Both relaxing acupressure and stimulating acupressure significantly reduced persistent fatigue in breast cancer survivors when compared with usual care; however, only relaxing acupressure had significant effects on sleep quality and quality of life. This according to a phase 3 randomized, single-blind, clinical trial conducted from March 1, 2011, through October 31, 2014, in a total of 424 women breast survivors of stages 0 to III breast cancer who had completed cancer treatments at least 12 months previously. Participants were screened, and 288 were randomized, with 270 receiving relaxing acupressure (n=94), stimulating acupressure (n=90), or usual care (n=86). Researchers found:
• At week 6, the percentages of participants who achieved normal fatigue levels were 66.2% in relaxing acupressure, 60.9% in stimulating acupressure, and 31.3% in usual care.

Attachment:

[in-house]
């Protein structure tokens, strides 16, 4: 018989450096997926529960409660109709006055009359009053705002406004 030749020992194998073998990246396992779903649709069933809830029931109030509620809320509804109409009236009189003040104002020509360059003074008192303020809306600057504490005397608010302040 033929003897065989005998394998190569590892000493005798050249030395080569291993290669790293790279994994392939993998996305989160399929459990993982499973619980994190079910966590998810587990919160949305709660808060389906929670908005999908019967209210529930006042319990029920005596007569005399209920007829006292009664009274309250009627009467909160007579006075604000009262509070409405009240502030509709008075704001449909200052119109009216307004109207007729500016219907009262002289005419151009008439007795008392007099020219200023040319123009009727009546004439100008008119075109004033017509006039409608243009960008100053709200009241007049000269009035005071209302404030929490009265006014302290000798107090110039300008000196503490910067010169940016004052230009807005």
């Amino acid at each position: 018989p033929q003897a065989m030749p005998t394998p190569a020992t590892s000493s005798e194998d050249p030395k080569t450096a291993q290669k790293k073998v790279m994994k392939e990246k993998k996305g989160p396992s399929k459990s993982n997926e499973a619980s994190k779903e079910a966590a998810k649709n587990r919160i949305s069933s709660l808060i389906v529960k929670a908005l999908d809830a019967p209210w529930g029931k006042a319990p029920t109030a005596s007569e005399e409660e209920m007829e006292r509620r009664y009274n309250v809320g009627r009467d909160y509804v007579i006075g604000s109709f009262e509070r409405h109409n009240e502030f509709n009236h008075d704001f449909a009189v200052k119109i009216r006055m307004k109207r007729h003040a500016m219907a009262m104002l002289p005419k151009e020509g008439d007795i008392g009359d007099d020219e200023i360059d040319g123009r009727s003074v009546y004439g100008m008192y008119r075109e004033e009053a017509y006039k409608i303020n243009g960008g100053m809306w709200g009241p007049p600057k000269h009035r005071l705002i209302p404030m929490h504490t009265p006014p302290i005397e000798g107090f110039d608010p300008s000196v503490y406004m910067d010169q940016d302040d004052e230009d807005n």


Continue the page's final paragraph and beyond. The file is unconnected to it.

• At week 10, a total of 56.3% in relaxing acupressure, 60.9% in stimulating acupressure, and 30.1% in usual care continued to have normal fatigue.
• Relaxing acupressure, but not stimulating acupressure, showed significant improvements in sleep quality compared with usual care at week 6, but not at week 10.
• Only relaxing acupressure significantly improved quality of life vs usual care at weeks 6 and 10.
Citation: Zick SM, Sen A, Wyatt GK, Murphy SL, Arnedt JT, Harris RE. Investigation of 2 types of self-administered acupressure for persistent cancer-related fatigue in breast cancer survivors: A randomized clinical trial. [Published online ahead of print July 7, 2016]. JAMA Oncol. doi:10.1001/jamaoncol.2016.1867.